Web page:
Steps to Breast Health
Early detection and prevention both matter
There’s no getting around the fact that some of the risk factors for breast cancer, such as genetics and age, are out of our control. But there are steps you can take to maximize your breast health and minimize your chance of developing breast cancer.
1. Look in the mirror. Many of us rush through our daily routine with nary a glance at our unclothed body. Make it a habit to regularly pause and take a look in the mirror, says Rebecca Kwait, M.D., F.A.C.S., medical director and breast surgeon at Core General Surgery and Exeter Hospital’s Center for Breast Health. Look for subtle changes in the shape of your breasts or nipples, as well as discharge, and rippling, dimpling or redness in the skin. “Know what you’re starting out with,” Kwait says, so that you have a baseline for comparison if something changes.
2. Perform self-exams. Unfortunately, “a lot of women don’t do self-exams,” Kwait says. For some women, especially those with lumpy breasts, a self-exam can be anxiety-inducing, but regular self-exams will help you notice a lump that feels different from the others, or a firmness in the breast that previously did not exist. Perform your self-exam at the same time each month or at the same time within your menstrual cycle, and if something doesn’t feel right, tell your doctor right away.
3. Know your family history. “Having a mother or sister with breast cancer doubles your own lifetime risk of breast cancer,” says Michael DeLeo, M.D., chief medical officer at Foundation Medical Partners in Nashua and a fellowship-trained radiologist who specializes in breast and oncologic imaging. Talk to your doctor about your risk and whether you should consider closer monitoring.
4. Get an annual, clinical breast exam. Less than 10% of breast cancers are detected through clinical breast exams, Kwait says, “but when they are, those tend to be more aggressive.” If your healthcare provider does not routinely perform a clinical breast exam as part of your annual check-up, do not feel bashful about requesting one, she says.
5. Get a yearly mammogram. Numerous studies have shown that mammographic screening results in a highly significant decrease in breast cancer-specific mortality, Kwait says. For older women, especially, screening is well worth the time and temporary discomfort. “For example, women ages 60-69 who had mammograms had a 33% lower risk of dying from breast cancer compared to women who did not,” DeLeo says.
Go for 3D screening (also known as tomosynthesis), a technology that is available at many New Hampshire hospitals and that provides valuable imaging particularly of dense breasts. While dense breasts are common and normal, women who have them face a breast cancer risk that is 1.5 to 2 times higher than that of women who do not have dense breasts, DeLeo says.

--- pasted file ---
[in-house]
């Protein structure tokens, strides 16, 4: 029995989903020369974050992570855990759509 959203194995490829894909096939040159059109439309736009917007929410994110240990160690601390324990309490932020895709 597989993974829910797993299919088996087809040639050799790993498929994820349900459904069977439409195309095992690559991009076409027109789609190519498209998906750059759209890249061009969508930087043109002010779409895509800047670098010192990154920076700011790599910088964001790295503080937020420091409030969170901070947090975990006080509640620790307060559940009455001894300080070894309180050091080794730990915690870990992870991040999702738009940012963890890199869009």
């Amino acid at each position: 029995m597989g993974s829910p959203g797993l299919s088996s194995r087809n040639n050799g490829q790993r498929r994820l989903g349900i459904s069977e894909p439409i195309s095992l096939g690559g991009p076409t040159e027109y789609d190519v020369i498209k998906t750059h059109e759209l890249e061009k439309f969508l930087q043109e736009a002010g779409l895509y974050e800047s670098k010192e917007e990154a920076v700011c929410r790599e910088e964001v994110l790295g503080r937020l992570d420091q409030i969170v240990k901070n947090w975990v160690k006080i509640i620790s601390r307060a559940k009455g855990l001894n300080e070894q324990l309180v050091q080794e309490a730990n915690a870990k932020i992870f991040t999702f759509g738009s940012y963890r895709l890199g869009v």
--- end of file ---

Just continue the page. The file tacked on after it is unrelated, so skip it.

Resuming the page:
Guidelines vary regarding the scheduling of mammograms, DeLeo says, but many medical groups recommend that women of average risk have a screening mammogram every year starting at age 40.
6. Talk to your doctor. Incidence of breast cancer is high; within the average population, one in eight women will develop breast cancer in her lifetime. But many women face even higher risk due to a number of factors such as the use of hormone replacement therapy, which can fuel breast cancer growth, DeLeo says. Ask your doctor whether you are at elevated risk and if you should have supplemental screening.
7. Lead a healthy lifestyle. The main lifestyle factors for breast cancer that women can control, Kwait says, are weight, body mass index (BMI, a measure of body fat), physical activity, alcohol use, smoking and hormone replacement therapy use. Obese women have a higher risk of breast cancer than women who are not obese. “Even just a 5-10% weight reduction in women who are overweight can significantly reduce their risk for breast cancer,” Kwait says.
As for alcohol consumption, if you’re wondering how much alcohol is OK, experts say to drink alcohol in moderation or not at all, which means women should have no more than one 5-ounce glass of wine, one 12-ounce beer or 1 ounce of spirits per day. Also note that “you can’t bank your drinks,” DeLeo says. “You can’t not drink for say, three days, and then [overindulge] the following day. It doesn’t work that way.”
How to perform a breast self-exam
Women should perform a breast self-exam once a month, preferably at the same time within their menstrual cycle, says Rebecca Kwait, M.D., F.A.C.S., medical director and breast surgeon at Core General Surgery and Exeter Hospital’s Center for Breast Health. Not sure how to do it? Lying down, use the first few finger pads of the hand that is opposite the breast to make concentric circles, or to make a sweeping pattern across the breast from the outside toward the inside or from the inside to the outside of the breast — whichever way enables you to check all of the breast tissue. Feel for lumps and bumps and changes in your breasts over time, and gently squeeze each nipple to check for discharge. If you notice anything worrisome, contact your doctor.
For more information about breast health, see breast360.org, the website of the American Society of Breast Surgeons Foundation. Also see the Susan G. Komen website at ww5.komen.org.